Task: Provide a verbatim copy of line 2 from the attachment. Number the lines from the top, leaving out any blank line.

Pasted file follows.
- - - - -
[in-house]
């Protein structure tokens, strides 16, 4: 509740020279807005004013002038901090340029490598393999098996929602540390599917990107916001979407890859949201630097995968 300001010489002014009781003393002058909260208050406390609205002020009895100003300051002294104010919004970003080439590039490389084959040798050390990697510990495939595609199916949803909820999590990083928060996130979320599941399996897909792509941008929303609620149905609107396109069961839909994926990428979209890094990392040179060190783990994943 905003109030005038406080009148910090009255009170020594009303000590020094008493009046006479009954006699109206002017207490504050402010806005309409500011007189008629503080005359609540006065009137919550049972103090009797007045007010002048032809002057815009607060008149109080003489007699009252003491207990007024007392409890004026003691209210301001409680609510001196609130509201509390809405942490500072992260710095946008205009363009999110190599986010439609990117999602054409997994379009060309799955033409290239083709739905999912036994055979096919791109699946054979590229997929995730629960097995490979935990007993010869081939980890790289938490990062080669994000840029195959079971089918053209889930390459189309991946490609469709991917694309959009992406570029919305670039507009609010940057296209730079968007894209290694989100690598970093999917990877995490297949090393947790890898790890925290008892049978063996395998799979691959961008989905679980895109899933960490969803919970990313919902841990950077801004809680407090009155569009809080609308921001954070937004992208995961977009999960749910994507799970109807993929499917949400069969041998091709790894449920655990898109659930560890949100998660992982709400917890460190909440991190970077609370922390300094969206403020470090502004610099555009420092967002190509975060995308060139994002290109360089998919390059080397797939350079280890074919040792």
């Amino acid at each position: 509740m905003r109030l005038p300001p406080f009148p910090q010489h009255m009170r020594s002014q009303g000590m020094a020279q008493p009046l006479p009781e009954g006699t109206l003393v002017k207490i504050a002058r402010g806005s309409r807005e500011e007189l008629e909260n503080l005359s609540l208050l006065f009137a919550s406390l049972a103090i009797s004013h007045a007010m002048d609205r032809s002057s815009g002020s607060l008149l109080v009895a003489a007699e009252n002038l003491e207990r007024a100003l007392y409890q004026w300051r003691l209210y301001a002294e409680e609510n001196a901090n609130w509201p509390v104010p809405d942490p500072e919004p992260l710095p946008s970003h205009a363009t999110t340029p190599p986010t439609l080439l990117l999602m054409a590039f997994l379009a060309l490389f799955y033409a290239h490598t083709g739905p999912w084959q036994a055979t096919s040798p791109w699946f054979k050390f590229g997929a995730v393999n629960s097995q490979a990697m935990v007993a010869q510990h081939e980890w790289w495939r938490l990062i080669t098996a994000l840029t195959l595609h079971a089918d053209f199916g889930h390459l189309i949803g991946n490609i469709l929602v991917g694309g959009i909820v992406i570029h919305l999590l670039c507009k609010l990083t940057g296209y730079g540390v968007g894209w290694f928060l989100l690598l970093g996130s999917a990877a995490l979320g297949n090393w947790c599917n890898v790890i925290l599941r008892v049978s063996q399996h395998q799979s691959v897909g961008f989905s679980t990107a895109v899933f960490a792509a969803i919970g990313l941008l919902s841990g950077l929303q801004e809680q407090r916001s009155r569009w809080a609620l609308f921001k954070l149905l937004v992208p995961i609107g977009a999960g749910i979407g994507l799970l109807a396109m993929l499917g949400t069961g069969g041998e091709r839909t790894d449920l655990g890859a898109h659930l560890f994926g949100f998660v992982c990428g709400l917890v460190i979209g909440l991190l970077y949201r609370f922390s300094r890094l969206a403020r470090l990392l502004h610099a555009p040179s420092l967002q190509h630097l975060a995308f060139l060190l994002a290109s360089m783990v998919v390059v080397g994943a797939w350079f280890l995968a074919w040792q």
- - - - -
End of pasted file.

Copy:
């Protein structure tokens, strides 16, 4: 509740020279807005004013002038901090340029490598393999098996929602540390599917990107916001979407890859949201630097995968 300001010489002014009781003393002058909260208050406390609205002020009895100003300051002294104010919004970003080439590039490389084959040798050390990697510990495939595609199916949803909820999590990083928060996130979320599941399996897909792509941008929303609620149905609107396109069961839909994926990428979209890094990392040179060190783990994943 905003109030005038406080009148910090009255009170020594009303000590020094008493009046006479009954006699109206002017207490504050402010806005309409500011007189008629503080005359609540006065009137919550049972103090009797007045007010002048032809002057815009607060008149109080003489007699009252003491207990007024007392409890004026003691209210301001409680609510001196609130509201509390809405942490500072992260710095946008205009363009999110190599986010439609990117999602054409997994379009060309799955033409290239083709739905999912036994055979096919791109699946054979590229997929995730629960097995490979935990007993010869081939980890790289938490990062080669994000840029195959079971089918053209889930390459189309991946490609469709991917694309959009992406570029919305670039507009609010940057296209730079968007894209290694989100690598970093999917990877995490297949090393947790890898790890925290008892049978063996395998799979691959961008989905679980895109899933960490969803919970990313919902841990950077801004809680407090009155569009809080609308921001954070937004992208995961977009999960749910994507799970109807993929499917949400069969041998091709790894449920655990898109659930560890949100998660992982709400917890460190909440991190970077609370922390300094969206403020470090502004610099555009420092967002190509975060995308060139994002290109360089998919390059080397797939350079280890074919040792």